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The opera's on a grand scale, but not the diva.

With exercise, singers improve strength, endurance -- and performances.

The days of the fat opera singer are waning. Opera has become an increasingly visual medium, because of the influence of television and film, and directors want singers to look the part, not just sing it. They now demand more physical prowess from performers - a swordfight should resemble a swordfight, not a couple of guys vaguely lunging at each other.

But singers who have jumped on the treadmill have discovered something else - being fit makes them better singers. It's why mezzo-soprano Milena Kitic is in the basement gym of her expansive Pasadena home gearing up for an intense hour-long workout with her trainer.

Kitic, who has sung with the Los Angeles Opera, Opera Pacific and the Washington National Opera, has learned that being in shape makes her better able to handle the rigors of performing and touring. She embodies the new generation of fitness-minded opera singers who understand that good health and their careers are inexorably intertwined.

A former competitive gymnast as a child in her native Yugoslavia, 38-year-old Kitic has always been active, regularly incorporating some kind of exercise into her routine, even if it was doing aerobics and stretching in a small hotel room.

She stepped up her training almost three years ago, when a friend gave her some sessions with Pasadena-based trainer Ulli Matsuura. Since then, the two have been working out several times a week, taking breaks when Kitic has to tour or travel.

Although fitness has always been part of her life, the renewed focus on strength and endurance has made a difference in her performances. "If I'm in good physical shape and my endurance is good, then I don't need to work extra for my voice to stay in proper position," she says. "I can sing, move as much as I like, and still look nonchalant about it, not out of breath and sweating."

She's not the only one who's noticed the difference. While performing "Carmen" in Los Angeles last year, Kitic says, tenor Richard Leech, playing the role of Don Jose, remarked that pulling and tossing her around the stage wasn't that easy. "It was hard for him to do it because I would give resistance," she says, laughing. "He said, 'You must be working out!' "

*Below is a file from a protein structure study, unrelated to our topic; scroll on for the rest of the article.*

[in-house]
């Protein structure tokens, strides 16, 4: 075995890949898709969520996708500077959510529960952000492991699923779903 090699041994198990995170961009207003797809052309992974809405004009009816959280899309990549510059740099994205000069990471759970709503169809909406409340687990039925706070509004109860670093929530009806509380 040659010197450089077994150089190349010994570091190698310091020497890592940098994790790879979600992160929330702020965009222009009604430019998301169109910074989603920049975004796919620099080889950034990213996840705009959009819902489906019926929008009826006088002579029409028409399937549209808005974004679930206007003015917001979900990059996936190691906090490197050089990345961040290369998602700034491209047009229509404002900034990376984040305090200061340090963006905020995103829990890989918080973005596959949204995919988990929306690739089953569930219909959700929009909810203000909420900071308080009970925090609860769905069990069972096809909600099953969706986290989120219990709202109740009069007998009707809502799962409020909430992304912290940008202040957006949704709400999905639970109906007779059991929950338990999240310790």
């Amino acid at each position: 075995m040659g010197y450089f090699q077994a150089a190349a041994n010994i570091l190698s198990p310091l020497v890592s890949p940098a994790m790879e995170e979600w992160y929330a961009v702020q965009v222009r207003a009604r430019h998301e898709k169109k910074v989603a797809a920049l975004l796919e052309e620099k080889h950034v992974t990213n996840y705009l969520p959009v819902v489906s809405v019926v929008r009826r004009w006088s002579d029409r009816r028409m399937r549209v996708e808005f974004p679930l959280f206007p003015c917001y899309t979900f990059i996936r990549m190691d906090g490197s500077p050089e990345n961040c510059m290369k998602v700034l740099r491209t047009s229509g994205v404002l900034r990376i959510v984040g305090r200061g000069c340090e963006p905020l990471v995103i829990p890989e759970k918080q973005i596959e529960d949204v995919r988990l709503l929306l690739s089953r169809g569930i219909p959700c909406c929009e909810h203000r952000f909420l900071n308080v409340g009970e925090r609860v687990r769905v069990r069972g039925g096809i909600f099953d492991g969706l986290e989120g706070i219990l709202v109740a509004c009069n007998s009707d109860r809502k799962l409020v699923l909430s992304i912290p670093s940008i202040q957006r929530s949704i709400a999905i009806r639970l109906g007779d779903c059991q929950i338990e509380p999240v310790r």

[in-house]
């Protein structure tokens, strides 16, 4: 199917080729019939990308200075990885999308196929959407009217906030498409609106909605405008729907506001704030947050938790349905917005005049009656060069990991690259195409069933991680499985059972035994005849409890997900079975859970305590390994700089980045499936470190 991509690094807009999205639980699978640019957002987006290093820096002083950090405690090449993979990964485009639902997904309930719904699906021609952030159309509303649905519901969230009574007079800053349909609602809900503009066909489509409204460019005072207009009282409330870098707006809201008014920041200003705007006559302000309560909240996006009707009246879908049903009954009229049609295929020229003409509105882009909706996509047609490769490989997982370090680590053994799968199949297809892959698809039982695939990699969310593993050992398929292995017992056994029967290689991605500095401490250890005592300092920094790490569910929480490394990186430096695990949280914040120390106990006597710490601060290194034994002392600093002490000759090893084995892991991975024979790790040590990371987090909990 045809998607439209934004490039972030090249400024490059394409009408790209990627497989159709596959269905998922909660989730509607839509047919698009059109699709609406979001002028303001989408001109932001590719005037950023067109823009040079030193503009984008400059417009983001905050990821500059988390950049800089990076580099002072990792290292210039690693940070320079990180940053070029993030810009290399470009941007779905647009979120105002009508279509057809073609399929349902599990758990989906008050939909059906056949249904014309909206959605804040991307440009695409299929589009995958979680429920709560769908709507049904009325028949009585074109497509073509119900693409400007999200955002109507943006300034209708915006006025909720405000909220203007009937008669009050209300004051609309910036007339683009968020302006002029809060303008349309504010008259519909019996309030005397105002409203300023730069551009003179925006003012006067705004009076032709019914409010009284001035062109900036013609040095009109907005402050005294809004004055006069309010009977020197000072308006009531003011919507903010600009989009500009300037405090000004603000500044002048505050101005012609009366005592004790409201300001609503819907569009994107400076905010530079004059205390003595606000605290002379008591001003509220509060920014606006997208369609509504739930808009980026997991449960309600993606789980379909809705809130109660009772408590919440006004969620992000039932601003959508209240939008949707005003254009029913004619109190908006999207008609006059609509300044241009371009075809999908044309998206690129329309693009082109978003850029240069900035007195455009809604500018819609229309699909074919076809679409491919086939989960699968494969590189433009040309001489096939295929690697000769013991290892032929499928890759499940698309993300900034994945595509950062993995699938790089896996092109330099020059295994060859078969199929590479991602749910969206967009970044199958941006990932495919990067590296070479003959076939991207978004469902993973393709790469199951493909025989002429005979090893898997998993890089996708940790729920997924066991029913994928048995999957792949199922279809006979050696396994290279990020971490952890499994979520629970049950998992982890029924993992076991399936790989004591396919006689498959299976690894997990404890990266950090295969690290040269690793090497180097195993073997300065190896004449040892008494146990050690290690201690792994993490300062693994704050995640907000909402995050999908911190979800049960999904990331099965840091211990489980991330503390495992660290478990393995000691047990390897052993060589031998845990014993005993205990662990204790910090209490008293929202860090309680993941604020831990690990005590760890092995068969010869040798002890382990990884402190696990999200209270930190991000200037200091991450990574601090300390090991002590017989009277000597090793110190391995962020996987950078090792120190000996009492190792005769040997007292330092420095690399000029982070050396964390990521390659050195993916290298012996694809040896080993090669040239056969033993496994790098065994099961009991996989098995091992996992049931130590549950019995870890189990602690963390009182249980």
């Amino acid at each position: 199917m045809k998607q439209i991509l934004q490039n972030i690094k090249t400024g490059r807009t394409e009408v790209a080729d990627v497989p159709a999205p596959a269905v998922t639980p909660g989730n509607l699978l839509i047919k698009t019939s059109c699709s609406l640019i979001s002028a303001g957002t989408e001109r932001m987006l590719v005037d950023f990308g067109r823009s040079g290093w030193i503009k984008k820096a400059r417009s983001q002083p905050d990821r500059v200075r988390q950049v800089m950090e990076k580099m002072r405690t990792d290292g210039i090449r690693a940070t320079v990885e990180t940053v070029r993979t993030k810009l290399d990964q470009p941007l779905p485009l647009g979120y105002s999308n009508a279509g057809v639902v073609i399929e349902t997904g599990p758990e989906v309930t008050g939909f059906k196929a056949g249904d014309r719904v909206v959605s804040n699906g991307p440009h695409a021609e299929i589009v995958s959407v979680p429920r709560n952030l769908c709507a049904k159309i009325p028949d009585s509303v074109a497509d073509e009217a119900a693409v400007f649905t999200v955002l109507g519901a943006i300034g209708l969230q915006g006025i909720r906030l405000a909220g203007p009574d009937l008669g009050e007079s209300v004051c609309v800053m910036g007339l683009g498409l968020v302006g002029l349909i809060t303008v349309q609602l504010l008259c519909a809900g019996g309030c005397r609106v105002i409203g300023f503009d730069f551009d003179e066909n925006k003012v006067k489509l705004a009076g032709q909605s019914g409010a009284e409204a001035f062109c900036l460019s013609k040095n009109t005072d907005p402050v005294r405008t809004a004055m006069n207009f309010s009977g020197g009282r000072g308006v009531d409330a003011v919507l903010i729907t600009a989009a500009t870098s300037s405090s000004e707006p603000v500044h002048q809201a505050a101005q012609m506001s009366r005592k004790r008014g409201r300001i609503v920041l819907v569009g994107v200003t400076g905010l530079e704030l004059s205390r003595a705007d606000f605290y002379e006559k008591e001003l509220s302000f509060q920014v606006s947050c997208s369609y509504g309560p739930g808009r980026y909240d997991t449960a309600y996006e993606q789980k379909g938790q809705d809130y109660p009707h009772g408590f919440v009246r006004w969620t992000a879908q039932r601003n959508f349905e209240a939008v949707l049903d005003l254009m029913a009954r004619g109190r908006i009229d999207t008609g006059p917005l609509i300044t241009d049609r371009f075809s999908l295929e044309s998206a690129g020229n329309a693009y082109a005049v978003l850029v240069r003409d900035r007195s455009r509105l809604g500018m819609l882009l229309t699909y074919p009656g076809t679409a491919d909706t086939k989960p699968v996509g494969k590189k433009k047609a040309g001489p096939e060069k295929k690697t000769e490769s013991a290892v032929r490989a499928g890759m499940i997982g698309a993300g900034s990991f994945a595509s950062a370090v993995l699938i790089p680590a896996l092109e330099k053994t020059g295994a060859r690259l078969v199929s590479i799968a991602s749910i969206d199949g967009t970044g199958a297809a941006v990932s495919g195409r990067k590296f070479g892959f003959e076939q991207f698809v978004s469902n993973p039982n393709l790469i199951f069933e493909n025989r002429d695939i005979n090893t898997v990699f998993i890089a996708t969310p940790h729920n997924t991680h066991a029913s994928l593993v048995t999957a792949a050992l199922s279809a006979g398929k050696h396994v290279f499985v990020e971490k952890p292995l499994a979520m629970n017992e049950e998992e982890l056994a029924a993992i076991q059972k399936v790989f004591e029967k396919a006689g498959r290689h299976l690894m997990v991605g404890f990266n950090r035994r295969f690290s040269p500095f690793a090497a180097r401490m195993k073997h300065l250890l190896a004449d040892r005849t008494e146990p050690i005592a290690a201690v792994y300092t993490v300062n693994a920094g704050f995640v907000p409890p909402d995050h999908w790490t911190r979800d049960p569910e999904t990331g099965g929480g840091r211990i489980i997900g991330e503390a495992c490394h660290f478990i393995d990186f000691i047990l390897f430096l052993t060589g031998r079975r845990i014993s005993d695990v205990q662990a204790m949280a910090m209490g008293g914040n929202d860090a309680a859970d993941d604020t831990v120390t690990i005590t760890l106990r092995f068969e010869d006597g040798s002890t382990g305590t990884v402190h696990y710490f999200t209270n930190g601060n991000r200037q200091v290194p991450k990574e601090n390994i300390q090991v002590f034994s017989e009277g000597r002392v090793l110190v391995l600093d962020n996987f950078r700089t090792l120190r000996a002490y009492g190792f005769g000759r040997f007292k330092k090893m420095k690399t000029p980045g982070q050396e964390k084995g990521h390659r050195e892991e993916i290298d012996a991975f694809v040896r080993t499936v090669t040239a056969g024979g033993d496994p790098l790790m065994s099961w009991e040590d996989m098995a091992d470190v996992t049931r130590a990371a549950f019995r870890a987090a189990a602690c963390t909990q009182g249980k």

Kitic will reprise "Carmen" when she makes her debut at the Metropolitan Opera next month. "If you're playing Carmen," she says, "you have to look the role as much as possible, and that helps you to bring that role out easier and helps the audience to accept you. The industry has changed. It's become a whole different business nowadays."

This became glaringly apparent last year when American soprano Deborah Voigt was unceremoniously dumped from the London Royal Opera House production of "Ariadne auf Naxos" because her abundant physique wouldn't fit into the black evening dress designed for her character. It was then that the world caught a glimpse of this major shift in the opera world: With a few notable exceptions, there is little tolerance for obesity - especially among women.

No longer do singers and audiences believe that big sounds have to come from big people. Excessive weight can actually impair not only a singer's ability to move onstage, but also proper phrasing, which requires breath control.

When speaking to students, Kitic explains why staying in shape is paramount for professional singers. "Whatever health issues they might have will slow them down because this job is strenuous," she says. "You travel a lot, you have time changes and climate changes and stress, and those can really knock you down. The final product is gorgeous, but the preparation period is really, really hard."